the faces of the men you shot burst like poppy seeds.

end of "Your Limp Breath Slides off the Hospital Walls"

& the shadows we nailed
the floor
start to stir. 

end of "Snow/Swinging #2"

You stare until the letters tremble
like needles on a pine tree.

opening lines of "Ambition & the Individual Talent"

I have pulled apart
the machinery of that night

for the last ten years....

from "Scenes from a Film"

We'll return where we left, forgetting

when we started; each breath
binding us tighter to the past.

end of "When Our Pupils Swallowed the Irises Black"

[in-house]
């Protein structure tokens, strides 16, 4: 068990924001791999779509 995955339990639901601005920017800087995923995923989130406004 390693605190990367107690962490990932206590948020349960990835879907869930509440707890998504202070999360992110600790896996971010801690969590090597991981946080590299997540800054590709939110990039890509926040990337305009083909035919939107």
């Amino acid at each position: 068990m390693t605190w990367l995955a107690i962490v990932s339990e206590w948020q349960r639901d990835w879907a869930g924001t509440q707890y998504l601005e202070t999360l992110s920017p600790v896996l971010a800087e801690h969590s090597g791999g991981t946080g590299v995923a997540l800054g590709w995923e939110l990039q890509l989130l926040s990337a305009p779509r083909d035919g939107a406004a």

You could tighten

this world in inky loops,

tourniquet this moment
before it bleeds out.

end of "When Lightning Switchblades"

I'm aware of my breath--the push & pull

of this fine wire....


When the doctor brought in my scan
my liver had bloomed a Rorschach test,

& we all stared, seeing only one thing.

from "My Death"

The last time we spoke

I was smearing the red flag
of myself around the tub....


                      God sees me

as a tiny pink coffin, wandering

from place to place, waiting
to fall into the open earth.

beginning and ending of "Dear Samaritans,
I'm Writing This to Let  You Know Everything's Okay Now"

Last night can't escape your kitchen....

from "The Aftermath"

Violins eased from speakers 
& hovered around our gestures

as a whole summer bled into that night,
a shoddy polaroid.

opening of "Kiss"

Wednesday, 10 June 2015